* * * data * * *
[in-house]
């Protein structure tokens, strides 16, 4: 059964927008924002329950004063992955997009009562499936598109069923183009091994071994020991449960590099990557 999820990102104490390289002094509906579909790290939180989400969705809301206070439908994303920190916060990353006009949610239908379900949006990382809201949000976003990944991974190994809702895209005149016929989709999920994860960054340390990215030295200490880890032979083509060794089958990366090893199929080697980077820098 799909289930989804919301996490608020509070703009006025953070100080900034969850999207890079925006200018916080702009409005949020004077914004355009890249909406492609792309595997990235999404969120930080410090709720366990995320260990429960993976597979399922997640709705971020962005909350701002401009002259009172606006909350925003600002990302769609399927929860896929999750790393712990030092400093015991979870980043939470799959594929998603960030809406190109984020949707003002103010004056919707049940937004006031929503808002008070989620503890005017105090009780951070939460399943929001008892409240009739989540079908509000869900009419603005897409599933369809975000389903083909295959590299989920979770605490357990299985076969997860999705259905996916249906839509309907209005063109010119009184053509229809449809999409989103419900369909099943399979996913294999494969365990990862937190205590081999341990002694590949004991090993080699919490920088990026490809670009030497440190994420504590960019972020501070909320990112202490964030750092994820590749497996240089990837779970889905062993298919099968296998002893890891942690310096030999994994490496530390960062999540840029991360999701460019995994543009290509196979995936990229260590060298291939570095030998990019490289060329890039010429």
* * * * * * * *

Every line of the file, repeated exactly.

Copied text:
[in-house]
């Protein structure tokens, strides 16, 4: 059964927008924002329950004063992955997009009562499936598109069923183009091994071994020991449960590099990557 999820990102104490390289002094509906579909790290939180989400969705809301206070439908994303920190916060990353006009949610239908379900949006990382809201949000976003990944991974190994809702895209005149016929989709999920994860960054340390990215030295200490880890032979083509060794089958990366090893199929080697980077820098 799909289930989804919301996490608020509070703009006025953070100080900034969850999207890079925006200018916080702009409005949020004077914004355009890249909406492609792309595997990235999404969120930080410090709720366990995320260990429960993976597979399922997640709705971020962005909350701002401009002259009172606006909350925003600002990302769609399927929860896929999750790393712990030092400093015991979870980043939470799959594929998603960030809406190109984020949707003002103010004056919707049940937004006031929503808002008070989620503890005017105090009780951070939460399943929001008892409240009739989540079908509000869900009419603005897409599933369809975000389903083909295959590299989920979770605490357990299985076969997860999705259905996916249906839509309907209005063109010119009184053509229809449809999409989103419900369909099943399979996913294999494969365990990862937190205590081999341990002694590949004991090993080699919490920088990026490809670009030497440190994420504590960019972020501070909320990112202490964030750092994820590749497996240089990837779970889905062993298919099968296998002893890891942690310096030999994994490496530390960062999540840029991360999701460019995994543009290509196979995936990229260590060298291939570095030998990019490289060329890039010429």